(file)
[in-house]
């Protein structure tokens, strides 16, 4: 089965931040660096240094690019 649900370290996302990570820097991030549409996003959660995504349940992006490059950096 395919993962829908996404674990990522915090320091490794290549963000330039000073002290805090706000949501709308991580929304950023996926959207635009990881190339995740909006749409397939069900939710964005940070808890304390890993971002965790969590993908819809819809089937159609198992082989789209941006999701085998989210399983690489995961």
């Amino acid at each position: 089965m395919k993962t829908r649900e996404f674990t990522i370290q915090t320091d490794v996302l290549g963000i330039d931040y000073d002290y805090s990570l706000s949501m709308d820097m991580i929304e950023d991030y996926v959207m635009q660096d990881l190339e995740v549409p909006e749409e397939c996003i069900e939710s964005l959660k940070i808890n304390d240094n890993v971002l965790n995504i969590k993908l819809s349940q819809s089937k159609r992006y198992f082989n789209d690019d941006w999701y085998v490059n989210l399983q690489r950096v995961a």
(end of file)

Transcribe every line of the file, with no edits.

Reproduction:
[in-house]
């Protein structure tokens, strides 16, 4: 089965931040660096240094690019 649900370290996302990570820097991030549409996003959660995504349940992006490059950096 395919993962829908996404674990990522915090320091490794290549963000330039000073002290805090706000949501709308991580929304950023996926959207635009990881190339995740909006749409397939069900939710964005940070808890304390890993971002965790969590993908819809819809089937159609198992082989789209941006999701085998989210399983690489995961």
């Amino acid at each position: 089965m395919k993962t829908r649900e996404f674990t990522i370290q915090t320091d490794v996302l290549g963000i330039d931040y000073d002290y805090s990570l706000s949501m709308d820097m991580i929304e950023d991030y996926v959207m635009q660096d990881l190339e995740v549409p909006e749409e397939c996003i069900e939710s964005l959660k940070i808890n304390d240094n890993v971002l965790n995504i969590k993908l819809s349940q819809s089937k159609r992006y198992f082989n789209d690019d941006w999701y085998v490059n989210l399983q690489r950096v995961a």